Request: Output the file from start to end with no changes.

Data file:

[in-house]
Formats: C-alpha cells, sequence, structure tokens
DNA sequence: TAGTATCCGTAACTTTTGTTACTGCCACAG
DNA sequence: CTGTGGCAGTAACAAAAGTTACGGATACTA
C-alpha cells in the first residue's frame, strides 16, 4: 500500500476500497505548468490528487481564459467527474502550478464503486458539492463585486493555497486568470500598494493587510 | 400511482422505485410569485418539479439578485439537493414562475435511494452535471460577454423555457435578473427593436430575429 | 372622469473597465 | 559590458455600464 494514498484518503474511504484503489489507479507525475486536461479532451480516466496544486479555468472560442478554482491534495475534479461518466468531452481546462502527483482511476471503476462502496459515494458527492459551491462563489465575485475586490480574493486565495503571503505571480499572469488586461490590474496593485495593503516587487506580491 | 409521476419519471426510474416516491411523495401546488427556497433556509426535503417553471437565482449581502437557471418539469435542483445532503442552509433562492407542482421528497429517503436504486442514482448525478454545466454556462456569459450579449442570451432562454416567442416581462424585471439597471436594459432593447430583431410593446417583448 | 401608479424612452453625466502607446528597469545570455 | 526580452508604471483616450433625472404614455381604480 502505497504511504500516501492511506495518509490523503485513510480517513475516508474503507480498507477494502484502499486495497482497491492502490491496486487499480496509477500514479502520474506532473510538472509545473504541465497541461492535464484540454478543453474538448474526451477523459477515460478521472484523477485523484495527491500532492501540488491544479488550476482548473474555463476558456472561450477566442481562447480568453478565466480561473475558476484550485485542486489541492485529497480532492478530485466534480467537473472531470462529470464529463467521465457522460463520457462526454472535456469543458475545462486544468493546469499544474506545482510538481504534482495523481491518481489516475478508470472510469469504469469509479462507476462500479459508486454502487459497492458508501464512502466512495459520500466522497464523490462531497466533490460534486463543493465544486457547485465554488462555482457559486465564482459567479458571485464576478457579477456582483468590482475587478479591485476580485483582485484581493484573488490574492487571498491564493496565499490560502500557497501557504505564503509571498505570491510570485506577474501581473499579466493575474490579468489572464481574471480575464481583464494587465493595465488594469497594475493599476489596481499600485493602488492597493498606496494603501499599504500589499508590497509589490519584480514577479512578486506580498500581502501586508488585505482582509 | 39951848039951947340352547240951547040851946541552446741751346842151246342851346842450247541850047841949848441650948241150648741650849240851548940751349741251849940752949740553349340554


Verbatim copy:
[in-house]
Formats: C-alpha cells, sequence, structure tokens
DNA sequence: TAGTATCCGTAACTTTTGTTACTGCCACAG
DNA sequence: CTGTGGCAGTAACAAAAGTTACGGATACTA
C-alpha cells in the first residue's frame, strides 16, 4: 500500500476500497505548468490528487481564459467527474502550478464503486458539492463585486493555497486568470500598494493587510 | 400511482422505485410569485418539479439578485439537493414562475435511494452535471460577454423555457435578473427593436430575429 | 372622469473597465 | 559590458455600464 494514498484518503474511504484503489489507479507525475486536461479532451480516466496544486479555468472560442478554482491534495475534479461518466468531452481546462502527483482511476471503476462502496459515494458527492459551491462563489465575485475586490480574493486565495503571503505571480499572469488586461490590474496593485495593503516587487506580491 | 409521476419519471426510474416516491411523495401546488427556497433556509426535503417553471437565482449581502437557471418539469435542483445532503442552509433562492407542482421528497429517503436504486442514482448525478454545466454556462456569459450579449442570451432562454416567442416581462424585471439597471436594459432593447430583431410593446417583448 | 401608479424612452453625466502607446528597469545570455 | 526580452508604471483616450433625472404614455381604480 502505497504511504500516501492511506495518509490523503485513510480517513475516508474503507480498507477494502484502499486495497482497491492502490491496486487499480496509477500514479502520474506532473510538472509545473504541465497541461492535464484540454478543453474538448474526451477523459477515460478521472484523477485523484495527491500532492501540488491544479488550476482548473474555463476558456472561450477566442481562447480568453478565466480561473475558476484550485485542486489541492485529497480532492478530485466534480467537473472531470462529470464529463467521465457522460463520457462526454472535456469543458475545462486544468493546469499544474506545482510538481504534482495523481491518481489516475478508470472510469469504469469509479462507476462500479459508486454502487459497492458508501464512502466512495459520500466522497464523490462531497466533490460534486463543493465544486457547485465554488462555482457559486465564482459567479458571485464576478457579477456582483468590482475587478479591485476580485483582485484581493484573488490574492487571498491564493496565499490560502500557497501557504505564503509571498505570491510570485506577474501581473499579466493575474490579468489572464481574471480575464481583464494587465493595465488594469497594475493599476489596481499600485493602488492597493498606496494603501499599504500589499508590497509589490519584480514577479512578486506580498500581502501586508488585505482582509 | 39951848039951947340352547240951547040851946541552446741751346842151246342851346842450247541850047841949848441650948241150648741650849240851548940751349741251849940752949740553349340554